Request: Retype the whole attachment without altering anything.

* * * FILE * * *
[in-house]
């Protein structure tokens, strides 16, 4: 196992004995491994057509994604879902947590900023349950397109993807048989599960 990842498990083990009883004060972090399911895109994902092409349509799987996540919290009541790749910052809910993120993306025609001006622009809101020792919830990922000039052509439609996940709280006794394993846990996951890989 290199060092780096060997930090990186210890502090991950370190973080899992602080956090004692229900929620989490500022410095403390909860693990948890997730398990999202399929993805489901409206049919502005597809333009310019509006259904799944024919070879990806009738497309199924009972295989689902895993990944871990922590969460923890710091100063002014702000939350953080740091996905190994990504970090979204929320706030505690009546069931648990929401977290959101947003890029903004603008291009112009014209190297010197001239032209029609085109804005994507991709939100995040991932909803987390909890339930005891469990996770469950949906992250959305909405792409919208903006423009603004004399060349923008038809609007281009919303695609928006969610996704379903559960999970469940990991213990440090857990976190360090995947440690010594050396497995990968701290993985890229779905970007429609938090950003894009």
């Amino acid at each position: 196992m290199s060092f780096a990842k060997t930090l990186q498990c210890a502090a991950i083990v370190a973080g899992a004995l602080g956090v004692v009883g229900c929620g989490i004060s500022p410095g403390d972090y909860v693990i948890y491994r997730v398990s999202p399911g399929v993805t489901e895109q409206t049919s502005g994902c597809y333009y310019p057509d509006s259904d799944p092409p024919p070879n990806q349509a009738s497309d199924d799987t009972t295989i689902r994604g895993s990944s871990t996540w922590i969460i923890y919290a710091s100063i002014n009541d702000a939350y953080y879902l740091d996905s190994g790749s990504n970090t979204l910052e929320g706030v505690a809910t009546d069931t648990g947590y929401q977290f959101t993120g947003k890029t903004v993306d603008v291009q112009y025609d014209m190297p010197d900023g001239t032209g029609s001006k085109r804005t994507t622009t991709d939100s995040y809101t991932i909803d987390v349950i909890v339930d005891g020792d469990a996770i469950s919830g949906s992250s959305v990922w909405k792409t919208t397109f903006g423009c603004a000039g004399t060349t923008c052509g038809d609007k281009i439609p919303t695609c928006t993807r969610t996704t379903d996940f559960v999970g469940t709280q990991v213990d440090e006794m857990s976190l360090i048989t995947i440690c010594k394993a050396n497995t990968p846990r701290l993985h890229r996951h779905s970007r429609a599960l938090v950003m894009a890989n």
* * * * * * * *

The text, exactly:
[in-house]
């Protein structure tokens, strides 16, 4: 196992004995491994057509994604879902947590900023349950397109993807048989599960 990842498990083990009883004060972090399911895109994902092409349509799987996540919290009541790749910052809910993120993306025609001006622009809101020792919830990922000039052509439609996940709280006794394993846990996951890989 290199060092780096060997930090990186210890502090991950370190973080899992602080956090004692229900929620989490500022410095403390909860693990948890997730398990999202399929993805489901409206049919502005597809333009310019509006259904799944024919070879990806009738497309199924009972295989689902895993990944871990922590969460923890710091100063002014702000939350953080740091996905190994990504970090979204929320706030505690009546069931648990929401977290959101947003890029903004603008291009112009014209190297010197001239032209029609085109804005994507991709939100995040991932909803987390909890339930005891469990996770469950949906992250959305909405792409919208903006423009603004004399060349923008038809609007281009919303695609928006969610996704379903559960999970469940990991213990440090857990976190360090995947440690010594050396497995990968701290993985890229779905970007429609938090950003894009």
């Amino acid at each position: 196992m290199s060092f780096a990842k060997t930090l990186q498990c210890a502090a991950i083990v370190a973080g899992a004995l602080g956090v004692v009883g229900c929620g989490i004060s500022p410095g403390d972090y909860v693990i948890y491994r997730v398990s999202p399911g399929v993805t489901e895109q409206t049919s502005g994902c597809y333009y310019p057509d509006s259904d799944p092409p024919p070879n990806q349509a009738s497309d199924d799987t009972t295989i689902r994604g895993s990944s871990t996540w922590i969460i923890y919290a710091s100063i002014n009541d702000a939350y953080y879902l740091d996905s190994g790749s990504n970090t979204l910052e929320g706030v505690a809910t009546d069931t648990g947590y929401q977290f959101t993120g947003k890029t903004v993306d603008v291009q112009y025609d014209m190297p010197d900023g001239t032209g029609s001006k085109r804005t994507t622009t991709d939100s995040y809101t991932i909803d987390v349950i909890v339930d005891g020792d469990a996770i469950s919830g949906s992250s959305v990922w909405k792409t919208t397109f903006g423009c603004a000039g004399t060349t923008c052509g038809d609007k281009i439609p919303t695609c928006t993807r969610t996704t379903d996940f559960v999970g469940t709280q990991v213990d440090e006794m857990s976190l360090i048989t995947i440690c010594k394993a050396n497995t990968p846990r701290l993985h890229r996951h779905s970007r429609a599960l938090v950003m894009a890989n």